New OSHA reporting requirement takes effect January 1

December 15, 2014 0 COMMENTS

by Judith E. Kramer

A new rule from the Occupational Safety and Health Administration (OSHA) requiring employers to notify the agency when an employee is killed on the job or suffers a work-related hospitalization, amputation, or loss of an eye goes into effect on January 1 for workplaces under OSHA’s jurisdiction. The rule also updates the list of employers that are partially exempt from OSHA’s record-keeping requirements.

The previous regulation required employers to report work-related fatalities and in-patient hospitalizations of three or more employees within eight hours of the event. Reporting single hospitalizations, amputations, or loss of an eye wasn’t required under the previous rule.

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OSHA seeks more comments on injury and illness tracking

September 22, 2014 0 COMMENTS

by Judith E. Kramer

The federal Occupational Safety and Health Administration (OSHA) has extended the comment period for the proposed rule to improve tracking of workplace injuries and illnesses. Comments will be accepted through October 14.

The proposal, published on November 8, 2013, would amend the agency’s record-keeping regulation to add requirements for the electronic submission of injury and illness information that employers are already required to keep.

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OSHA injury, illness summary to be posted by February 1

January 30, 2013 2 COMMENTS

February 1 marks the deadline for covered employers to post a new summary of work-related injuries and illnesses.

The summary—the U.S. Occupational Safety and Health Administration’s (OSHA) Form 300A—is required to be posted in the workplace every year from February 1 to April 30. The summary form must be completed and posted even if no work-related injuries or illnesses occurred during the year.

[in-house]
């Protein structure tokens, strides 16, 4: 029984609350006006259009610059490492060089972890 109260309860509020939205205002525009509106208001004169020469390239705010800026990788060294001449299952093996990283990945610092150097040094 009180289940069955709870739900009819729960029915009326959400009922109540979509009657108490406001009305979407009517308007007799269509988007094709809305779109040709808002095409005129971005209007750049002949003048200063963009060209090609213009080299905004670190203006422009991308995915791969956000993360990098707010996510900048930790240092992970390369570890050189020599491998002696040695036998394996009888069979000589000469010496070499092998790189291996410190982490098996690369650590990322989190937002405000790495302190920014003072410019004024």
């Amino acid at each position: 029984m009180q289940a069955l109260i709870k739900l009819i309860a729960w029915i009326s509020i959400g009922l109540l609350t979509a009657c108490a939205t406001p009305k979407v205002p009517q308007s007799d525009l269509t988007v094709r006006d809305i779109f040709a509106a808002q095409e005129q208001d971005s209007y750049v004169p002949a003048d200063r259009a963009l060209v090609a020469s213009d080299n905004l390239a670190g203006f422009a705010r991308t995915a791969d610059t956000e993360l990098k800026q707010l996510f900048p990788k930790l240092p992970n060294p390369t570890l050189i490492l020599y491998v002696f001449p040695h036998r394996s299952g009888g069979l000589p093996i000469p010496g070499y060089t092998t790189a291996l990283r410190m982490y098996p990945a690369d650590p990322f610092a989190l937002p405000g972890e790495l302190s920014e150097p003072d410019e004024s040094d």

Employers with 10 or more employees whose workplaces aren’t classified as a partially exempt industry must record work-related injuries and illnesses using OSHA Forms 300, 300A, and 301. (Partially exempt industries include those in specific low-hazard retail, service, finance, insurance, or real estate industries.) Information on which employers are required to keep them and links to the forms are available on OSHA’s website.

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What Redskins’ play calls after RG3’s injury teach us about workplace ethics

January 08, 2013 10 COMMENTS

by Mike Maslanka

Anyone watch the Washington Redskins playoff game against the Seattle Seahawks? I am a Redskins fan, so I was naturally concerned about the health of Robert Griffin III, the phenom rookie quarterback, former Baylor standout, winner of the Heisman trophy, and all-around nice guy. Four weeks earlier, he had injured his knee in a game against the Ravens. (He also injured the same knee while playing college ball in 2009.)

Coming into the game, RG3 (as he is known) was wearing a brace. News reports from USA Today quoted the team physician as saying he was a “nervous wreck” letting RG3 play that Sunday night. And then came a sad episode that could end a young man’s career and is made all the sadder because it was avoidable if the boss had made a decision motivated by ethical conduct, not an ostrich-like attitude of self-delusion; a decision that could be made only by a boss, not an employee like RG3, no matter how well-paid; a decision that looked out for the needs of a human being as well as the organization.

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